vendredi 21 mars 2008

Mister Pip

Storytelling has long been part of the human experience. Along with the need to express ourselves, is the need to make sense of our environment and often, we do that by telling stories. It is by doing so, that our minds take flight and it is free to imagine what could be. This ability to mythologize and to story tell I dare say, is what distinguishes us, humans, from all the rest of the animal species. And it is this theme which is at the heart of Mister Pip by Lloyd Jones.
It is the story of young Matilda growing up in a small island in the Pacific at a time when civil war rages. Due to the war, the island is blockaded and caught in the crossfire between the rebels and the soldiers of the mainland. The islanders’ life is reduced to the barest minimum in order to survive. One day however, all the school age children are summoned back to school by Mr. Watts, the lone remaining white resident of the island. He has always been a figure of interest, even mystery to the people of the island and now he has decided to become the children’s teacher. He has decided to teach them Great Expectations by Charles Dickens. Interspersed with Great Expectations are various lessons given by the different members of the community, brought to the classroom by Mr. Watts. And so, along with learning about Pip’s adventures, the children learn various things such as how predict the weather from the behavior of crabs. So begins the children’s introduction to a bigger world, one of which is very different and far from their island life. More importantly, they learn independent thought. Despite her mother’s displeasure at the lessons she’s receiving from Mr. Watts, Matilda’s sets out to learn as much as she can. Mr. Watt’s lessons however, ultimately lead to a dangerous mix up of identities that lead to a devastating conclusion.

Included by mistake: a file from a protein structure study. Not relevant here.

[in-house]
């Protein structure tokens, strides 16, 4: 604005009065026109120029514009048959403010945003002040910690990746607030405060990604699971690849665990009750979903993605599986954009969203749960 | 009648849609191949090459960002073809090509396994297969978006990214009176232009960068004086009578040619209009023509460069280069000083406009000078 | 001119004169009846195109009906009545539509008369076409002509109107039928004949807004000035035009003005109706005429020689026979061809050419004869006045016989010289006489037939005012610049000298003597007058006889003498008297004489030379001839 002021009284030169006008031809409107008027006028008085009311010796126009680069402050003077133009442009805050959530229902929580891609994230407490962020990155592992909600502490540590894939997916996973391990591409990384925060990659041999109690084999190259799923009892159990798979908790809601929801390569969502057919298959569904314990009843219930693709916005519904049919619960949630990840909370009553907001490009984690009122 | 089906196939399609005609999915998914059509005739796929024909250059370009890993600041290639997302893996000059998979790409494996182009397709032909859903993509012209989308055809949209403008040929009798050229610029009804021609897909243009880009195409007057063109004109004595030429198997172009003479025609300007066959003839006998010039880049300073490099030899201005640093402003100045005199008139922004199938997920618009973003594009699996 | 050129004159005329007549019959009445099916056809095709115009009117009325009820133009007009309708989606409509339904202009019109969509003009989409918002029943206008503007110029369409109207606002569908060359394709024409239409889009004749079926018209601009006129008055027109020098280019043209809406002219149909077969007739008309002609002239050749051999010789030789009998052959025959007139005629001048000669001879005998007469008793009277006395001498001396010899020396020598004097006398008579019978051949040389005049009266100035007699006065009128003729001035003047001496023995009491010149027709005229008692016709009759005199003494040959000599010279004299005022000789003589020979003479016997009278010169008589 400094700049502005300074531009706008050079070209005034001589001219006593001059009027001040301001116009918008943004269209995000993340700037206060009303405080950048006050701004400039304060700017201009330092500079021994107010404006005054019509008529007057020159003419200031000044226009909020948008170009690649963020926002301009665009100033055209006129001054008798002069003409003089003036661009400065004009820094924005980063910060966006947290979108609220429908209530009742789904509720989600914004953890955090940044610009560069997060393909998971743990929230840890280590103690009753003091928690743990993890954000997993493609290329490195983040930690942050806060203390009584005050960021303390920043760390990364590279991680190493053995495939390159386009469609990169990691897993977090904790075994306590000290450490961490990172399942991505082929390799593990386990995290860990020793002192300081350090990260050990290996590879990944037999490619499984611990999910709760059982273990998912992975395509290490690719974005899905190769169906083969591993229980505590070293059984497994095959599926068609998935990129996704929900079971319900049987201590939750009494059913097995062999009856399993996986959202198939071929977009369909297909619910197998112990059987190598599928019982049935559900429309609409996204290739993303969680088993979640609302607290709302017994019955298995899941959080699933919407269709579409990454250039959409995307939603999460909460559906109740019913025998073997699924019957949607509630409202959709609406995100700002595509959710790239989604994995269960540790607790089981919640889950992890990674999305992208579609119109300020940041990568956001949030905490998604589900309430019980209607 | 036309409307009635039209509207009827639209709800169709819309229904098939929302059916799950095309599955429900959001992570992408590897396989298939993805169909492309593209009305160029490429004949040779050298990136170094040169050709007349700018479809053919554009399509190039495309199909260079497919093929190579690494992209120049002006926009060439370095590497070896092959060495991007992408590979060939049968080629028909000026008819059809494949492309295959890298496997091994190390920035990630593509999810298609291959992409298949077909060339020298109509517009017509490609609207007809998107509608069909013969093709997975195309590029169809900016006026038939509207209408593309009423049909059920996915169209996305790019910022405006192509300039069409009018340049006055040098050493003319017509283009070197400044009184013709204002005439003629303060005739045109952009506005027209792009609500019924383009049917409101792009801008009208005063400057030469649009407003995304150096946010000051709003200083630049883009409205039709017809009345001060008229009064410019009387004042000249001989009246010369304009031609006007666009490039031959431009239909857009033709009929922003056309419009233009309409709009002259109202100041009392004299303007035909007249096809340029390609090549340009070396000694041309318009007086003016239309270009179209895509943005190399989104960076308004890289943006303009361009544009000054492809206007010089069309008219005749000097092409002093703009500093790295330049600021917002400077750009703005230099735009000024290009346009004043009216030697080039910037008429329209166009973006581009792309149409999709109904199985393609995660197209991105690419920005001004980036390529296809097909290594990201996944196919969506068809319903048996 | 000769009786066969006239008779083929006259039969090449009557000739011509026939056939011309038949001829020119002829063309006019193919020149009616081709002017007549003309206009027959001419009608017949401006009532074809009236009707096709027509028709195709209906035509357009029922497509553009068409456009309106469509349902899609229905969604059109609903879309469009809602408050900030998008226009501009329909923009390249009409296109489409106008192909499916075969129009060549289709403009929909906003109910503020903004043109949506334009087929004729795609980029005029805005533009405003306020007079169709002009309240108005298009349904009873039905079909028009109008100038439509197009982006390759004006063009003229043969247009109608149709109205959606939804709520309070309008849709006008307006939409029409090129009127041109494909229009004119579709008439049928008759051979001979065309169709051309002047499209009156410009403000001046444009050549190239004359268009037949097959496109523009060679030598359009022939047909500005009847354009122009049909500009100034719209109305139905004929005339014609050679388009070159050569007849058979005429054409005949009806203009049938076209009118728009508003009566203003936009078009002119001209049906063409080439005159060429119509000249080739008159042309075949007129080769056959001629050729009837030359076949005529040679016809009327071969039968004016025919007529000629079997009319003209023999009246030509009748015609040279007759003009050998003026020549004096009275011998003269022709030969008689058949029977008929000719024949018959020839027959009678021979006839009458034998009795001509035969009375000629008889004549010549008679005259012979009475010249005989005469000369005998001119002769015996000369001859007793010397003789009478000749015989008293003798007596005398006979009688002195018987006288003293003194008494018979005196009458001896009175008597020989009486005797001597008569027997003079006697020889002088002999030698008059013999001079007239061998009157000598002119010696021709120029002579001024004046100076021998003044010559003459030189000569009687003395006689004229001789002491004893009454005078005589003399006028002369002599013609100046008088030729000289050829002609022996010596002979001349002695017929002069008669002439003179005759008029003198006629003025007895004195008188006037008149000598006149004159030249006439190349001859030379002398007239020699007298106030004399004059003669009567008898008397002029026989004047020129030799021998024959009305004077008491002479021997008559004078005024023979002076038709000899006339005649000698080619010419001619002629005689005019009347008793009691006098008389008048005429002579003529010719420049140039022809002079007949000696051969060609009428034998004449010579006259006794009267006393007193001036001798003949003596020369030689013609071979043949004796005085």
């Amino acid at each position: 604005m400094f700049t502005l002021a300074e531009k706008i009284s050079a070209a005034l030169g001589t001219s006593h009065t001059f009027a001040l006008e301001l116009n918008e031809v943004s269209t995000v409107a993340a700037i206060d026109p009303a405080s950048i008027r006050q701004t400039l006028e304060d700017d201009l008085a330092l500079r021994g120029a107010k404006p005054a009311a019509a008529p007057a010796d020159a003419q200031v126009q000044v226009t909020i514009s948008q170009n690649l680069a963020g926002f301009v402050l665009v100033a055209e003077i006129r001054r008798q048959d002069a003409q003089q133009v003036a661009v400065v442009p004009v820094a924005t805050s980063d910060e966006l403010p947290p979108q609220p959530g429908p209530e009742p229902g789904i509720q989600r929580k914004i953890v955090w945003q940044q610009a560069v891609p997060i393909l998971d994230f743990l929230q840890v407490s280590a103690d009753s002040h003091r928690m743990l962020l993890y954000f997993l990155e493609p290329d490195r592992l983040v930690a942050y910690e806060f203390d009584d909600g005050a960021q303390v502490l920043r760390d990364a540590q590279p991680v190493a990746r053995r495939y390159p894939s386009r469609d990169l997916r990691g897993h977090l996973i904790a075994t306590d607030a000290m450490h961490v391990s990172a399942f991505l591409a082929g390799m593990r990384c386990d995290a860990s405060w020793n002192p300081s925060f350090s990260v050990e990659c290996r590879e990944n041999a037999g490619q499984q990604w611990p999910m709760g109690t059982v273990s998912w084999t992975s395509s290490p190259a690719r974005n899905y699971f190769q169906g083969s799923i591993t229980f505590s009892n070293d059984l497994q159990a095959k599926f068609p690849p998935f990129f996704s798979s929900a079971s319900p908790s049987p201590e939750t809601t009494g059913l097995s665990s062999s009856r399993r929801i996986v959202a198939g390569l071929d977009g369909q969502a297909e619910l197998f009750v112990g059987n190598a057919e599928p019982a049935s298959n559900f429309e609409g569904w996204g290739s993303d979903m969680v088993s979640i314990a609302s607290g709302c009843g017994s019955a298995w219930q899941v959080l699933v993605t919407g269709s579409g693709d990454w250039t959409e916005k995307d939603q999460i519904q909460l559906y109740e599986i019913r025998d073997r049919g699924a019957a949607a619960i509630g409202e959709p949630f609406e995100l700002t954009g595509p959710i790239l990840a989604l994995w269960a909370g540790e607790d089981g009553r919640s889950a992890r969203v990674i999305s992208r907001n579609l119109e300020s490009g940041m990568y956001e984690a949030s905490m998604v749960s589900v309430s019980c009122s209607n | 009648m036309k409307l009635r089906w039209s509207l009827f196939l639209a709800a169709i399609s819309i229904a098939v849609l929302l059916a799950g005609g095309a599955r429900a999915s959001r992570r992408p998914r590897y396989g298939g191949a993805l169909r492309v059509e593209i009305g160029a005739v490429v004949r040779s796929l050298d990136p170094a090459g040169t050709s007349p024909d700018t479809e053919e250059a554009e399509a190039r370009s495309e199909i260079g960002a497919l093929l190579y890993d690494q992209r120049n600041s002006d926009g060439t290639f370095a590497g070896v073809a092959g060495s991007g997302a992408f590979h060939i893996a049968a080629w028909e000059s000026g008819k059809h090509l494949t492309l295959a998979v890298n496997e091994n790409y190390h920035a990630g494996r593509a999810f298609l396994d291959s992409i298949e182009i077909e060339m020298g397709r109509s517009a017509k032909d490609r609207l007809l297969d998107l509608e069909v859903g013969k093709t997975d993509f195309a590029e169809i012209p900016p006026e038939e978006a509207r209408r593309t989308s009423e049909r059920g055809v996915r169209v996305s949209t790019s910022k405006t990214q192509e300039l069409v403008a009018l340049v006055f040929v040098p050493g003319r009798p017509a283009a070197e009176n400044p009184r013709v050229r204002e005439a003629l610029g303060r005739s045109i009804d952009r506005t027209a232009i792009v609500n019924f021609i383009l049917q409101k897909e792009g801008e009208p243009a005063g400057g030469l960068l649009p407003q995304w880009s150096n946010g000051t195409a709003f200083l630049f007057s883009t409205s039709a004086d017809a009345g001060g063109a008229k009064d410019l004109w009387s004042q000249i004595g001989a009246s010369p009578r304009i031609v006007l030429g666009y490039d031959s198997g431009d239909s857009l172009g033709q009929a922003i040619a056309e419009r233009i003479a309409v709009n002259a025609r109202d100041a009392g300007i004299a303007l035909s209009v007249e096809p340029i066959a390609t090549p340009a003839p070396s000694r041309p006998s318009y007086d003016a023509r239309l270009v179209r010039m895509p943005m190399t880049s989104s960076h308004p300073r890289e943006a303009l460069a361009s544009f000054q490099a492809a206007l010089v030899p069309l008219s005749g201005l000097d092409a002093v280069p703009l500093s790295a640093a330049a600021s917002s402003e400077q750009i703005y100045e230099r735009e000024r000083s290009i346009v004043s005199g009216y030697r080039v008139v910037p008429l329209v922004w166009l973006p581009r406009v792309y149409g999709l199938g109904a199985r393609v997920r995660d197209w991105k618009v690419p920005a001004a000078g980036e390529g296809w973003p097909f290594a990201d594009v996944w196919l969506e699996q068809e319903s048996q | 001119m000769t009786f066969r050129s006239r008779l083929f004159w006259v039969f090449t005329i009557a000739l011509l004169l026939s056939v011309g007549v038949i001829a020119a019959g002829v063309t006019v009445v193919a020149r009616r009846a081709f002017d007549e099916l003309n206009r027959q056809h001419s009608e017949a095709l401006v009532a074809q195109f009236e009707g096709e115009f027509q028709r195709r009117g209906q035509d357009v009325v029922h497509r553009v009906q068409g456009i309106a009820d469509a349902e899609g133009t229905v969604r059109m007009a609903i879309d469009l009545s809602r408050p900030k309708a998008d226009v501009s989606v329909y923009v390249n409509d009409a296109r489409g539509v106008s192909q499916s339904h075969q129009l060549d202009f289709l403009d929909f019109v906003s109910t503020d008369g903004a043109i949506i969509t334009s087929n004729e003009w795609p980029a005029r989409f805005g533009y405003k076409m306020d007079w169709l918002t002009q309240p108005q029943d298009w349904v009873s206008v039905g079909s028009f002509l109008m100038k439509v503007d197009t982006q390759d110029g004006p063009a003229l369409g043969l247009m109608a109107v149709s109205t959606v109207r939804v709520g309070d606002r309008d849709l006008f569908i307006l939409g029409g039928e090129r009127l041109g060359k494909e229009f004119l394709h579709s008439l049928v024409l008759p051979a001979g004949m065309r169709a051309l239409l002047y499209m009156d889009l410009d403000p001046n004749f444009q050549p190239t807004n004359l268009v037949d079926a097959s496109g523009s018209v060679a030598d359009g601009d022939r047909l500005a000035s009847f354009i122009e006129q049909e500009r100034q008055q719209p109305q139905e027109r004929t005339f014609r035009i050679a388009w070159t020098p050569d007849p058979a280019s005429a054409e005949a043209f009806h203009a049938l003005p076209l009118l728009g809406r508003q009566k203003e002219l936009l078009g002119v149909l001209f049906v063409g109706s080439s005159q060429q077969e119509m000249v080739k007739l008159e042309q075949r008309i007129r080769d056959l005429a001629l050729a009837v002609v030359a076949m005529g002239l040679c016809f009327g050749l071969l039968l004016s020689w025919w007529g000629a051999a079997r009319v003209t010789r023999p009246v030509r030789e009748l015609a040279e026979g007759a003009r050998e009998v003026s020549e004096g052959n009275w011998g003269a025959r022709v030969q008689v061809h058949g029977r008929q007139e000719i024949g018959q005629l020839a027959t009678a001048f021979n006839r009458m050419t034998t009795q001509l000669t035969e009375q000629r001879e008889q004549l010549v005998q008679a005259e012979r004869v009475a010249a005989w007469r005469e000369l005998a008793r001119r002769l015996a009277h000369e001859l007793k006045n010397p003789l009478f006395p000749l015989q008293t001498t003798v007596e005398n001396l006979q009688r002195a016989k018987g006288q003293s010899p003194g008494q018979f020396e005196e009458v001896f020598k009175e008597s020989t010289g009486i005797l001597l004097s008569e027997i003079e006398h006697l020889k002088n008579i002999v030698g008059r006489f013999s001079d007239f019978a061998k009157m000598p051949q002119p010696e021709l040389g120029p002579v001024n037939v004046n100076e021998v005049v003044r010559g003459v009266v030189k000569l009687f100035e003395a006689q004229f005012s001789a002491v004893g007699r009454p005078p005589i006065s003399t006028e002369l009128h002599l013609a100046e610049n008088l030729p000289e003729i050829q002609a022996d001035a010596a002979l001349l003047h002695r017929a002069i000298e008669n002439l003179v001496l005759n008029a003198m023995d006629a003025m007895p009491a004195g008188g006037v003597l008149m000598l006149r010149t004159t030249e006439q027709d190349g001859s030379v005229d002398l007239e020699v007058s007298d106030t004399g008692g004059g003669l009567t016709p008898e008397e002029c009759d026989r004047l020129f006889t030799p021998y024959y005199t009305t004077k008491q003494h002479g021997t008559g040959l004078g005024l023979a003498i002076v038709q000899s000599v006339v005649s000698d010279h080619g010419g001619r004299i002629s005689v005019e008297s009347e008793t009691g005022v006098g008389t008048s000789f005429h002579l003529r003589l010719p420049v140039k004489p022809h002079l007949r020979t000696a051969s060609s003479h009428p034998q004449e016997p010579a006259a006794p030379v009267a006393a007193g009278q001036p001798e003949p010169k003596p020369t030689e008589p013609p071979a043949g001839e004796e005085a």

As Matilda’s mother points out, “stories have a job to do.” And in tackling this theme in his book, Jones shows us exactly how powerful stories can be. In his retelling of Great Expectations, Mr. Watts enabled the children, and especially the protagonist to dream of a different life. It has literally opened their minds to a different way of thinking and more than being escapist fare, it has enabled them to look with new eyes at themselves. When he is asked to tell his own story, he gives them back a retelling of all the stories, his and that of the villagers. And while he and the other islanders may be at the mercy of the ravages of war, their minds and spirits are free to roam and discover. Yes, stories have a job to do and this is a lesson that needs reminding from time to time. And who among us will deny having learned a thing or two from the stories in our life?
It is a simple story that resonates with the reader long after turning the last page. It is to the author’s credit that the narrative flows seamlessly with the prose carrying itself without recourse to much literary tricks. The story tells itself. In the end, it is more than enough.

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